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Does object gain mass when spinning?

  1. Oct 8, 2014 #1
    everyone knows, E= MC^2 + PC^2
    but does that apply to spinning objects?
    when i was small, i always was under an impression that you can create more gravity when you spin the object(well, not classical physics fast)
    i mean, the displacement is 0, so wouldn't the velocity= 0
    and if really gets that fast, wouldn't the center be moving in time at a much more slower pace?

    sorry, i have alot of questions, answering any would do or even just pointing me to the right google search!
    thankyou

    oh, and just how much mass do you gain when you go to close to C? and porportional to that, how much gravity would you be making just by spining?
     
  2. jcsd
  3. Oct 8, 2014 #2

    mfb

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    Yes.
    Not the center, the outer parts would have time slowed down (for them, as seen by us) due to their velocity.
    Nothing, as mass is measured in the center of mass frame. You gain a lot of energy, given by the formula above (but it is easier to calculate the Lorentz factor and subtract your rest energy).
    If you spin so fast your outer parts move with a significant fraction of the speed of light, then this could become notable.
     
  4. Oct 8, 2014 #3
    so does that mean that even if i somehow managed to spin something at 0.9C on the outside, there will be NO gravity changes?
    and by the way... when you say "center of mass frame", is it just mathematically? or in real life?
    sorry for having so much questions, i'm just very curious
     
  5. Oct 8, 2014 #4

    PAllen

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    I think Mfb may have misunderstood that your intent was that the statement about moving near c was still in reference to the spinning body. For the spinning body, he already answer 'yes you gain mass'. An in general relativity (the relevant theory of gravity for such a problem) you would indeed find additional 'gravity' due to the spinning. It can get quite large. For a material body, the affect is far more complex than 'integrating a gamma factor'.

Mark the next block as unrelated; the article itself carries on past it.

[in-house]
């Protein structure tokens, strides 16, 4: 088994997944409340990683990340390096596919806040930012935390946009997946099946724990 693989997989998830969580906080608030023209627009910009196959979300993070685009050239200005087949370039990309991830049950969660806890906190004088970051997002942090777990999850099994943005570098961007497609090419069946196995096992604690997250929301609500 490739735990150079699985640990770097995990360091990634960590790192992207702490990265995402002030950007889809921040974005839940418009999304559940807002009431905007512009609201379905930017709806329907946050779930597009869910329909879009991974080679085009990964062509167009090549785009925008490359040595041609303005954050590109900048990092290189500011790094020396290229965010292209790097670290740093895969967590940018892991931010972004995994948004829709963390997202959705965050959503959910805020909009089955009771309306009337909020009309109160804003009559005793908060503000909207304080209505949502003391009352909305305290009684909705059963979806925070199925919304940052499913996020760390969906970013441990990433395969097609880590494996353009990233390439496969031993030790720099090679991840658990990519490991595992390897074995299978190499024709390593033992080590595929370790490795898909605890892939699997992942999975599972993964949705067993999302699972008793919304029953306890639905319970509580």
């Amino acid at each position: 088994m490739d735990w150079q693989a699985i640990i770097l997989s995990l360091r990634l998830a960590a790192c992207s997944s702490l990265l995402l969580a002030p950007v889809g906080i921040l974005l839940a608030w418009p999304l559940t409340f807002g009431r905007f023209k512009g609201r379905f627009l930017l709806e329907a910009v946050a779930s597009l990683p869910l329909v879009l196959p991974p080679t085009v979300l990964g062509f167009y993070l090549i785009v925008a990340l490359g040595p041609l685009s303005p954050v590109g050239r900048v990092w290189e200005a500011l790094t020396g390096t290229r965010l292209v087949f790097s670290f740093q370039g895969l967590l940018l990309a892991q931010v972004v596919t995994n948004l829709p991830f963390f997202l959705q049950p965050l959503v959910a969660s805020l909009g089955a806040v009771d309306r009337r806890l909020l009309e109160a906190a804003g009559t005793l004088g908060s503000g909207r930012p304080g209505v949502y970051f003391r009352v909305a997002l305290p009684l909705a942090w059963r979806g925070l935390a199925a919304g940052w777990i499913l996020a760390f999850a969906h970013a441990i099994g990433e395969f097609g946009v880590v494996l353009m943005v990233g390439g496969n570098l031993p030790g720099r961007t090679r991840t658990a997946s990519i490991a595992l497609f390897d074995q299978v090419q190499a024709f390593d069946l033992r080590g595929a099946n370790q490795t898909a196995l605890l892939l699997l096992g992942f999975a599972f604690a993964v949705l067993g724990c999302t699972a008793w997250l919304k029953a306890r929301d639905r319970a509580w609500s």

6. Oct 8, 2014 #5
    thankyou for answering me, you seems like you are familiar with gravitational theories, and such.
    do you have a book commendation or some sort that explains gravity, and all the relevant topics and the contemporary theories of it.
    i don't mind it being 5000 pages
     
  7. Oct 8, 2014 #6

    PAllen

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    See:

    https://www.physicsforums.com/forums/physics-astro-textbook-listings.224/?prefix_id=32 [Broken]

    Personally, I would start with Carroll. No one book is sufficient.
     
    Last edited by a moderator: May 7, 2017
  8. Oct 8, 2014 #7

    pervect

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    The effects of spin on mass and gravity have already been answered well by Pallen, there's not much more to be said. But there's a bit more to be said about some of the other questions I think.

    As far as the gravitational effects of a moving object, I would suggest the paper "Measuring the active gravitational mass of a moving object", by Olson and Guarino. One can find a link to the paper on google scholar, however while the paper is good, the provenance of the website that turns up in google scholar which hosts the paper is - err - not so good, unfortunately. Thus I won't provide the link, interested parties such as the original poster can find the full text of the paper online through google scholar however. A search through the forum will also find quite a bit of discussion of this topic and frequent mentions of this paper.

    Note that "active gravitational mass" the way that Olson and Guarino define it, is NOT the same as _either_ of the sorts of mass one may be familiar with from special relativity, invariant mass (the E^2 - p^2 sort mentioned by the original poster ), or relativistic mass (which is just another name for energy). Also, the term "active gravitaational mass" is not used much in the literature or textbooks outside Olson and Guarino. (with the possible exception of Schutz). The paper itself will mention a few other defintions of mass as well.

    The most straightforrwards way in my opinion to explain things is to point out that it is only in Newtonian gravity that "mass" causes gravity. In general relativity, it is the stress-energy tensor that causes gravity and not "mass". The stress-energy a lot of different components, which can be basically classified as energy, momentum, and pressure. If you think of energy, momentum, and pressure as all causing gravity, you'll be on the right tract.

    As far as introductory papers on gravity, I'd suggest Baez' "The Meaning of Eintein's Equation", available at http://math.ucr.edu/home/baez/einstein/einstein.pdf. There's also a HTML version available. Baez's paper considers things from the center of momentum frame, so it won't tell the reader much about the effects of motion (Olson & Guarino is better for that). But it will give the reader more info about the stress-energy tensor, and about how pressure causes gravity, a useful bibliography, and a good intermediate overview and a place to start further reading.
     
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